This AP story has some good information in it, but quickly runs off the rails with tosh like this from professor Jan Rath (looks like profs are the same in every nation): “My impression is the European voices that say, `Everyone is equal, but we are more equal than Muslims,’ are growing,” Rath said. Note that not once, nowhere in this story does it make any mention of the radical Muslim imperative to subvert non-Muslim societies and ultimately impose Sharia upon them.
Yet that is the key point of this story. The lesson of van Gogh’s killing is not that all Muslims are evil, or that evil right wingers want to portray all Muslims as evil. It is that Muslims in the West are willing to enforce provisions of the Sharia that directly contradict Western freedoms. Now what are Western societies going to do about that? I suspect they will do a lot more of what AP writer Brian Murphy is doing here: wringing his hands about the poor Muslims who feel victimized by Europeans who view Islam as a “monolith,” without ever addressing the question even of to what extent the views held by van Gogh’s killer are held also by European Muslims.
AMSTERDAM, Netherlands – Europe’s complex interplay with Islam appears to stand at a tipping-point, and the slaying of a Dutchman who made a movie critical of Islam could indicate one direction in which it is headed. “The Muslims say they’re scared,” said mourner Nicolette Toering. “No, we’re scared.”…
A five-page letter pinned to the body of Theo van Gogh, brutally murdered Tuesday as he was riding his bike down a busy boulevard in Amsterdam, called for Muslims to rise up against the “infidel enemies” in the West.
Other messages “” later left at the sidewalk shrine where the 47-year-old filmmaker’s throat was slashed “” dripped with equal venom against radical Islam. “Enemies live among us,” read one missive in a bed of flowers, votive candles and crosses.
“Equal venom”: you see? There are bad guys on both sides. The problem is that thing called “hate,” which can overcome people anywhere. This is the typical depth we get in analyses these days, and of course it betrays a blithe indifference to the derivations of that “hate,” its causes, and above all to the possibility that it could be encouraged more on one side than the other.
The attack has underscored the hard political and social choices that European leaders face about Muslims and the wider Islamic world….
But those big issues fade on the streets of many European centers. Here “” even in places like tolerant Amsterdam “” it’s often expressed as a gnawing feeling that militant factions in Islamic immigrant communities are gaining ground and chipping away at values such as free speech and secular politics.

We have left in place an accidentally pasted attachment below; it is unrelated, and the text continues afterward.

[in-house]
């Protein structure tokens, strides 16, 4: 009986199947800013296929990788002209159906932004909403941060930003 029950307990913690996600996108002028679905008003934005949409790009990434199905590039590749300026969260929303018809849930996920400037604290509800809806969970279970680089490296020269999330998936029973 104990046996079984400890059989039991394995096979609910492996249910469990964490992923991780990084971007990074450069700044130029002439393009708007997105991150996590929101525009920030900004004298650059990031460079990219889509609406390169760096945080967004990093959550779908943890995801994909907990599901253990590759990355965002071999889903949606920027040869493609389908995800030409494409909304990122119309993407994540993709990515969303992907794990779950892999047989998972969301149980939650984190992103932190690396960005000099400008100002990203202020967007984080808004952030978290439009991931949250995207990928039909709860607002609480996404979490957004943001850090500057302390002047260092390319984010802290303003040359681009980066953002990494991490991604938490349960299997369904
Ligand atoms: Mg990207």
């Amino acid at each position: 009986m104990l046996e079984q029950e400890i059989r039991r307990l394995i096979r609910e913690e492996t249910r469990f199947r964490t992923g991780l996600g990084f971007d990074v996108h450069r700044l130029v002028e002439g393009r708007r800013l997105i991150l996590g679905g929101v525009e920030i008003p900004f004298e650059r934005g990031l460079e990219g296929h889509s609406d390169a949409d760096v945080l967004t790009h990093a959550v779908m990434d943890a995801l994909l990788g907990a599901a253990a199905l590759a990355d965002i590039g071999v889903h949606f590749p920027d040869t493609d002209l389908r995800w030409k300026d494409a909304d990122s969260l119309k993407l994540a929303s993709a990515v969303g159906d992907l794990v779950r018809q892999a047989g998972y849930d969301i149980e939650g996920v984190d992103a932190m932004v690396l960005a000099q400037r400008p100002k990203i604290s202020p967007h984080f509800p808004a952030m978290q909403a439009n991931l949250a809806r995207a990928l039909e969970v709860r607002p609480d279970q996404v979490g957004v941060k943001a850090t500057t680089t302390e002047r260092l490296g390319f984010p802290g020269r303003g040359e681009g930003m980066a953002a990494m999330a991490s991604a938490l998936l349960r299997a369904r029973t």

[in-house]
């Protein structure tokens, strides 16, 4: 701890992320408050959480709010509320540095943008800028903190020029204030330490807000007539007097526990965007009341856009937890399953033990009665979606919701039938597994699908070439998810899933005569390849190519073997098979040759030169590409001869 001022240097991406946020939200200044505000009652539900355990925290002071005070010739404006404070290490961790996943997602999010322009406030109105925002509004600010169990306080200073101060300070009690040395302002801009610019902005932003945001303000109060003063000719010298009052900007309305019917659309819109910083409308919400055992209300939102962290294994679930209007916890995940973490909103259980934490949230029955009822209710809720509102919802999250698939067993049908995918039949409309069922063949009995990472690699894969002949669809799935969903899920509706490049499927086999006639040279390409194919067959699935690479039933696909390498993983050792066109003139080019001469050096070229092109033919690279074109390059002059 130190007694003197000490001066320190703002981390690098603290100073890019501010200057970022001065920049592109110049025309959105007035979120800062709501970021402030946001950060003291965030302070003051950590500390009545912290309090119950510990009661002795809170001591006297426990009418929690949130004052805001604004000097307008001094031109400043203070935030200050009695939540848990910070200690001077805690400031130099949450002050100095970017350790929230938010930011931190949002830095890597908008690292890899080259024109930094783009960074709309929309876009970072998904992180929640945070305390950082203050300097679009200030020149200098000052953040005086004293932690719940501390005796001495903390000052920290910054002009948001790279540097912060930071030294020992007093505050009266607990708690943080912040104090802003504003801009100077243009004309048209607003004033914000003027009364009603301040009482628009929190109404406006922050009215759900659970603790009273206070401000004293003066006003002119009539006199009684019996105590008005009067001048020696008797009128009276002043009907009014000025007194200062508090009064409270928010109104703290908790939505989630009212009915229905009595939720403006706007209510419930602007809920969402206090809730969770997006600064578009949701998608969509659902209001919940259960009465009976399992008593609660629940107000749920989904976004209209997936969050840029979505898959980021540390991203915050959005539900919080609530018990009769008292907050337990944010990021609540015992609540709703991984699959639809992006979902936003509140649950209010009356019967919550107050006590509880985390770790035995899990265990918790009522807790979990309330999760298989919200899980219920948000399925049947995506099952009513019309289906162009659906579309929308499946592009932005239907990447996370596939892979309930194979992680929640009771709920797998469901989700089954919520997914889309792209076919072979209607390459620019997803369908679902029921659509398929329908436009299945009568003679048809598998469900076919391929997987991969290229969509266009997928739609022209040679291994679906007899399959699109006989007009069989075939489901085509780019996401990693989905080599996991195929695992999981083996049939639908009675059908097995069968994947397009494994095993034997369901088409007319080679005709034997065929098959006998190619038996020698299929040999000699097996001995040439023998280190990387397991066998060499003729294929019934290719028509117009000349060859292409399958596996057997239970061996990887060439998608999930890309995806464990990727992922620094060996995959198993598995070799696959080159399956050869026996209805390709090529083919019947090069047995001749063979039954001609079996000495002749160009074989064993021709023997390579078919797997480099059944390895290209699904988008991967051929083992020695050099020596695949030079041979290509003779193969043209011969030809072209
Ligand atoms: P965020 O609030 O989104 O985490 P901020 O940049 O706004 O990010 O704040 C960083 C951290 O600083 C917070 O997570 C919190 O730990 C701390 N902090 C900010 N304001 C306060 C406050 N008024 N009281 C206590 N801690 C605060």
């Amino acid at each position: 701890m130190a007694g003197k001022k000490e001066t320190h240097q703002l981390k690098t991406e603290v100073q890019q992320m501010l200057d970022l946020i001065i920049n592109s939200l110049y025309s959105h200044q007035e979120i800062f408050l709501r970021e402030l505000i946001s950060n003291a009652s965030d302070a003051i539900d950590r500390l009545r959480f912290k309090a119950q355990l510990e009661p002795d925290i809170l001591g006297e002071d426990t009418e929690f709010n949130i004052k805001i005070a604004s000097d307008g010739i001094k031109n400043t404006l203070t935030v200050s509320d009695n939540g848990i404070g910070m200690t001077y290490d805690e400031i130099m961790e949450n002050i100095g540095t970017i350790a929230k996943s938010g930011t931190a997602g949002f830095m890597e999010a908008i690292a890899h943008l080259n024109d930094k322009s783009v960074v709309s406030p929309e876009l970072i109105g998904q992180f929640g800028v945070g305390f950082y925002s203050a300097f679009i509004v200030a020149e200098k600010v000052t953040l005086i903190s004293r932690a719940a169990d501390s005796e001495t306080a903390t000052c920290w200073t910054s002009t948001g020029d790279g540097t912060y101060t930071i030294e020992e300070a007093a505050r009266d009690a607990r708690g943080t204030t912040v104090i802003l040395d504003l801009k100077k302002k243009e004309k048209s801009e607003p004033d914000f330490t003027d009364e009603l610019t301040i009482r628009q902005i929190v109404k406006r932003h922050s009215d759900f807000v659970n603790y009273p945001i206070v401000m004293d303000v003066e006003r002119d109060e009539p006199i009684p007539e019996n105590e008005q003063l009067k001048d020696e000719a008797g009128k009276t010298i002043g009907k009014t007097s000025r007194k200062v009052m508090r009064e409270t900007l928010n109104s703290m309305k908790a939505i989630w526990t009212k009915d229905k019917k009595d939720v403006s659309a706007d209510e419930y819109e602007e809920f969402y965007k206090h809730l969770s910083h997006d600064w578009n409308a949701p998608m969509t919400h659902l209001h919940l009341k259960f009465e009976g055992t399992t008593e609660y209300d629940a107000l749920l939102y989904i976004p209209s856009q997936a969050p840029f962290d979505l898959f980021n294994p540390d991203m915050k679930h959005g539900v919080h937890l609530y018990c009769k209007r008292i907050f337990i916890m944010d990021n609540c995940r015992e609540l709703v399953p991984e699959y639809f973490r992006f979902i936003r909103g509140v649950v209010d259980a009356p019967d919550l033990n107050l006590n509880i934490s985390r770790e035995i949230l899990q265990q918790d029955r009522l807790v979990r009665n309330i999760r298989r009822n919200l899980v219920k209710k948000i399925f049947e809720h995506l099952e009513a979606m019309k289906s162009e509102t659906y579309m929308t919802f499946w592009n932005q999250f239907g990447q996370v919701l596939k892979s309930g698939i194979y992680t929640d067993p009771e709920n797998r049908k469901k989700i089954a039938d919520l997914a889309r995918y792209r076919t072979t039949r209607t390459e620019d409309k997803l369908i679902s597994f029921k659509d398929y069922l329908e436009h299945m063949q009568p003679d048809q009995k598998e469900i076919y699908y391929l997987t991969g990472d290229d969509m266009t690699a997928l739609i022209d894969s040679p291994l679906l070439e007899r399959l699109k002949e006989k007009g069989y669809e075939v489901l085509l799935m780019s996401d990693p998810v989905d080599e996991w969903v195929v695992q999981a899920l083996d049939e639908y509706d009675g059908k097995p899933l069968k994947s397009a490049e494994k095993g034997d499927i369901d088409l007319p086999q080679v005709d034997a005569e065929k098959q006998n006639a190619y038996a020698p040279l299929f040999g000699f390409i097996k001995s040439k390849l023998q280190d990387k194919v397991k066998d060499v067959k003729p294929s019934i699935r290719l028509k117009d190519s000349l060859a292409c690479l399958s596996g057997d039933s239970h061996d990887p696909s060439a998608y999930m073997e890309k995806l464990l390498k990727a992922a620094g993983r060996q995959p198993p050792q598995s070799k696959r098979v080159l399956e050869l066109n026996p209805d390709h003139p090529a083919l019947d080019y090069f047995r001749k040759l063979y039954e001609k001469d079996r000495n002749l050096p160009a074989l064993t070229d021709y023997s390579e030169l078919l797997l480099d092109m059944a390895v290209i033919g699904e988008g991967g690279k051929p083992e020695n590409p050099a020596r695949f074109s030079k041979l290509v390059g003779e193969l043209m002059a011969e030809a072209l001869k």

“There is a general feeling that a social collision is becoming inevitable,” said Jan Rath, co-director of the Institute for Migration and Ethnic Studies at the University of Amsterdam. “People think it’s been building for years and now finally coming to the surface.”
The landmarks along the way included the 1989 death threat “fatwa,” or religious edict, against British writer Salman Rushdie for alleged insults to Islam in “The Satanic Verses,” the rise of neo-Fascist movements, the assassination of Dutch anti-immigrant politician Pim Fortuyn in 2002 and France’s ongoing showdown with Muslims over a ban on headscarves and other religious apparel in schools.
“My impression is the European voices that say, `Everyone is equal, but we are more equal than Muslims,’ are growing,” Rath said.
The Netherlands offers a good vantage point to gauge changing attitudes toward Muslim communities across Europe “” which have grown more than 100 percent in the past 15 years, according to U.N. reports. Some sources place the Muslim population as high as 13.5 million in Western Europe, or more than 2 percent of the population, in addition to more than 6 million native-born Muslims in the Balkans….
The workers, mostly Turks, assimilated well into Dutch society. Moroccans and other North Africans began arriving in the 1970s and 1980s, when more lenient laws allowed men to bring in their families.
But the situation in Holland was getting tougher. Jobs were more scarce “” especially for the Moroccan immigrant children “” and some politicians began trying to connect the rising crime rate with the swelling Muslim community: now about 1 million in a country of 16 million people.
“Some politicians began trying to connect the rising crime rate with the swelling Muslim community.” Obviously Murphy’s implication is that there is nothing at all to this connection. Some self-serving and no doubt right wing politicians tried to use the poor Muslims to gain political capital, that’s all. Unfortunately, the actual crime data from Europe suggests otherwise.